(B) Examining and Non-Examining Sources' Opinions

         “Generally, ” the ALJ will “give more weight to opinions from [a claimant's] treating sources, ” even if the treating source opinion is not given controlling weight.[196] And, generally, the ALJ will “give more weight to the opinion of a source who has examined [the claimant] than to the opinion of a source who has not examined [the claimant].”[197]Mr. Gurnett claims that the ALJ erred in the relative weight he assigned to the opinions of several non-treating sources.

         Larry Levine, M.D., Paul Williams, M.D., Ronald Vincent, M.D.

         Dr. Levine conducted an EIME of Mr. Gurnett in August 2007. At that time, Dr. Levine was unable to make any diagnosis and had little by way of opinions, beyond the need for conducting MRIs of Mr. Gurnett's spine.[198] MRIs were completed shortly thereafter.[199] Dr. Levine then diagnosed Mr. Gurnett with a normal thoracic spine, but noted on the lumbar spine some multilevel degenerative changes with some disc abnormality at most levels, and a small protrusion left of midline considered a small herniation contacting the S1 nerve root.[200] He opined that Mr. Gurnett had a three percent whole person impairment from these spinal issues.[201] The ALJ does not discuss Dr. Levine's opinion at all in his decision; however, he does discuss the underlying MRI and concluded that Mr. Gurnett's degenerative disease of the lumbar spine was not a severe impairment.[202] The ALJ did find that Mr. Gurnett had a severe impairment of degenerative disc disease of the cervical spine.[203]

         Dr. Williams conducted two EIMEs of Mr. Gurnett, one in 2007 and one in 2008. The 2007 EIME was conducted to determine whether cerebral angioplasty was necessary. Dr. Williams concurred with the medical interpretation of Mr. Gurnett's injury and the recommended course of treatment.[204] At that time, he also found Mr. Gurnett was not medically stable. In April 2008, post-angiograph, Dr. Williams conducted the second EIME. In it, he opined that Mr. Gurnett had reached medical stability and that he did not have a permanent impairment, but that he should not lift greater than 50 pounds on an occasional basis.[205]

         The ALJ gave Dr. Williams's opinion that Mr. Gurnett has a permanent restriction against lifting greater than 50 pounds on an occasional basis only “limited weight.”[206] He stated he did so because the EIME conclusions were made based on information only up until April 2008 and subsequent records revealed worsening of Mr. Gurnett's left shoulder impairment since then.[207]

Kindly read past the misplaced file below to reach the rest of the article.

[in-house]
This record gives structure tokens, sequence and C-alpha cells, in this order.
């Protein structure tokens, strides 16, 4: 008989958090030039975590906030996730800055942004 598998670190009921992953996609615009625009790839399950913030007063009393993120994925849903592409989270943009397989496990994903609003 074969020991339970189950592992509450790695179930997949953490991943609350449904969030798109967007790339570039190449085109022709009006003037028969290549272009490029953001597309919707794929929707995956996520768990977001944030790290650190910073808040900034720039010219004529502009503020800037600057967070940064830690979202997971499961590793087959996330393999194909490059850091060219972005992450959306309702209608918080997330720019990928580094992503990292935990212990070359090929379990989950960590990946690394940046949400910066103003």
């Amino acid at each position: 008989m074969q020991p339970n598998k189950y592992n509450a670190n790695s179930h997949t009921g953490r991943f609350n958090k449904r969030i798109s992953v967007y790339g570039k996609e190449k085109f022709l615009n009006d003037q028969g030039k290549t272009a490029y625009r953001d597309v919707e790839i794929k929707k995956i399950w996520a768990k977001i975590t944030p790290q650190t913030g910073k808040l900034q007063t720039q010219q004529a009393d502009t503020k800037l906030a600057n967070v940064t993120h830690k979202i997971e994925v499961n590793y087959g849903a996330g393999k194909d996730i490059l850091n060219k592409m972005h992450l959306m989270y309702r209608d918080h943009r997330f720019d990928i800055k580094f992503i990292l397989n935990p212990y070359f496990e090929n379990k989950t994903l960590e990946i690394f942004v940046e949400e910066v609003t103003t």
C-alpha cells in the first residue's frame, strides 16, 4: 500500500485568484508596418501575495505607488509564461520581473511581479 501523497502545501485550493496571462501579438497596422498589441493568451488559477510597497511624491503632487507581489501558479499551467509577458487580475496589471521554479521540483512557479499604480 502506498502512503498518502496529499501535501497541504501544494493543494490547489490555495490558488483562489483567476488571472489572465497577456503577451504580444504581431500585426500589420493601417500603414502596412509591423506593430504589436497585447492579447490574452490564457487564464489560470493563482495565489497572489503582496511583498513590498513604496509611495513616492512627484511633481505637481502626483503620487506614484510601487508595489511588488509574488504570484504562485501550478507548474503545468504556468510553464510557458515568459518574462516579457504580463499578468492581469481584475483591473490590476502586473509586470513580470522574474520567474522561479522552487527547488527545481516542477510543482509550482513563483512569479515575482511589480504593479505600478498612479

Dr. Vincent conducted an EIME in September 2009, again at the behest of the insurance company for Mr. Gurnett's former employer.[208] Dr. Vincent confirmed that the 2007 head trauma injury Mr. Gurnett sustained was the substantial cause on a “more-than-probable-than-not-basis” of Mr. Gurnett's left carotid dissection and Horner's syndrome.[209] Dr. Vincent also opined that Mr. Gurnett had reached medical stability[210]and that Mr. Gurnett “absolutely has a [zero] percent impairment” from his left carotid artery dissection as it would relate to his brain.[211] The ALJ gave Dr. Vincent's opinion that the left carotid artery dissection had a zero percent impairment great weight because he found it reliable after considering the evidence.[212]

         Dr. Dennis, the state psychological consultant, conducted a review of Mr. Gurnett's medical records and opined that Mr. Gurnett had difficulty concentrating. Dr. Dennis also noted evidence in the medical records indicating Mr. Gurnett did not have difficulties with his activities of daily living.[213] Dr. Dennis, so far as the Court can glean from the record, did not conduct any examination of Mr. Gurnett. The ALJ gave “great weight” to Dr. Dennis's opinion that Mr. Gurnett “had no significant limitations in activities of daily living or social functions, but is limited from complex task instructions.”[214]

         Dr. O'Brien, the state medical consultant, also conducted a review of Mr. Gurnett's medical records. He opined that Mr. Gurnett was not credible and could return to work as a server.[215] He also opined that Mr. Gurnett had limitations when reaching overhead with either arm, could only occasionally climb ladders/ropes/scaffolds; could only occasionally lift or carry fifty pounds, but could frequently lift or carry twenty-five pounds; could stand, walk or sit for about six hours in an eight-hour workday, and should avoid constant overhead reaching; but otherwise Dr. O'Brien identified no restrictions on Mr. Gurnett's physical abilities.[216] So far as the Court can discern, Dr. O'Brien, like Dr. Dennis, did not conduct an actual examination of Mr. Gurnett.